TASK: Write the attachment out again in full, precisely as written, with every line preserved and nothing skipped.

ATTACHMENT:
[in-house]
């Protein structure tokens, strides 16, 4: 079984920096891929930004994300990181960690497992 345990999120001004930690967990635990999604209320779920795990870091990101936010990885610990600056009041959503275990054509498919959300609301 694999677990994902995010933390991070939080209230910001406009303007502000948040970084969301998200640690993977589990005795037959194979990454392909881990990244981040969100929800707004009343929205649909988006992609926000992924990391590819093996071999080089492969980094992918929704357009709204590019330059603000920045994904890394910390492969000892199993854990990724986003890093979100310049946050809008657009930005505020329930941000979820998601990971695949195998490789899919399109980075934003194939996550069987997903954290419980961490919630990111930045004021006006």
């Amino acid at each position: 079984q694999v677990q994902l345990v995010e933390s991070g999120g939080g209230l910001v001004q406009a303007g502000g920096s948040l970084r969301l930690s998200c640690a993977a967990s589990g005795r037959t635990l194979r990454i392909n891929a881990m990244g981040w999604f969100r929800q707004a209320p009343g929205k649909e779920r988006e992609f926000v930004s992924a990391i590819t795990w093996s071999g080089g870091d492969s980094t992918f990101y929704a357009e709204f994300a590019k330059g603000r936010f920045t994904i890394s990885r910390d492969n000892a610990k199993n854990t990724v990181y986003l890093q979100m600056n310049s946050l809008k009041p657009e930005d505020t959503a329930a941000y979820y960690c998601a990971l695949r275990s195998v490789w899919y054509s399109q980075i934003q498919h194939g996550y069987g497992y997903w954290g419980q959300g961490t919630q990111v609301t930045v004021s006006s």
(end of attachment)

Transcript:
[in-house]
């Protein structure tokens, strides 16, 4: 079984920096891929930004994300990181960690497992 345990999120001004930690967990635990999604209320779920795990870091990101936010990885610990600056009041959503275990054509498919959300609301 694999677990994902995010933390991070939080209230910001406009303007502000948040970084969301998200640690993977589990005795037959194979990454392909881990990244981040969100929800707004009343929205649909988006992609926000992924990391590819093996071999080089492969980094992918929704357009709204590019330059603000920045994904890394910390492969000892199993854990990724986003890093979100310049946050809008657009930005505020329930941000979820998601990971695949195998490789899919399109980075934003194939996550069987997903954290419980961490919630990111930045004021006006």
């Amino acid at each position: 079984q694999v677990q994902l345990v995010e933390s991070g999120g939080g209230l910001v001004q406009a303007g502000g920096s948040l970084r969301l930690s998200c640690a993977a967990s589990g005795r037959t635990l194979r990454i392909n891929a881990m990244g981040w999604f969100r929800q707004a209320p009343g929205k649909e779920r988006e992609f926000v930004s992924a990391i590819t795990w093996s071999g080089g870091d492969s980094t992918f990101y929704a357009e709204f994300a590019k330059g603000r936010f920045t994904i890394s990885r910390d492969n000892a610990k199993n854990t990724v990181y986003l890093q979100m600056n310049s946050l809008k009041p657009e930005d505020t959503a329930a941000y979820y960690c998601a990971l695949r275990s195998v490789w899919y054509s399109q980075i934003q498919h194939g996550y069987g497992y997903w954290g419980q959300g961490t919630q990111v609301t930045v004021s006006s």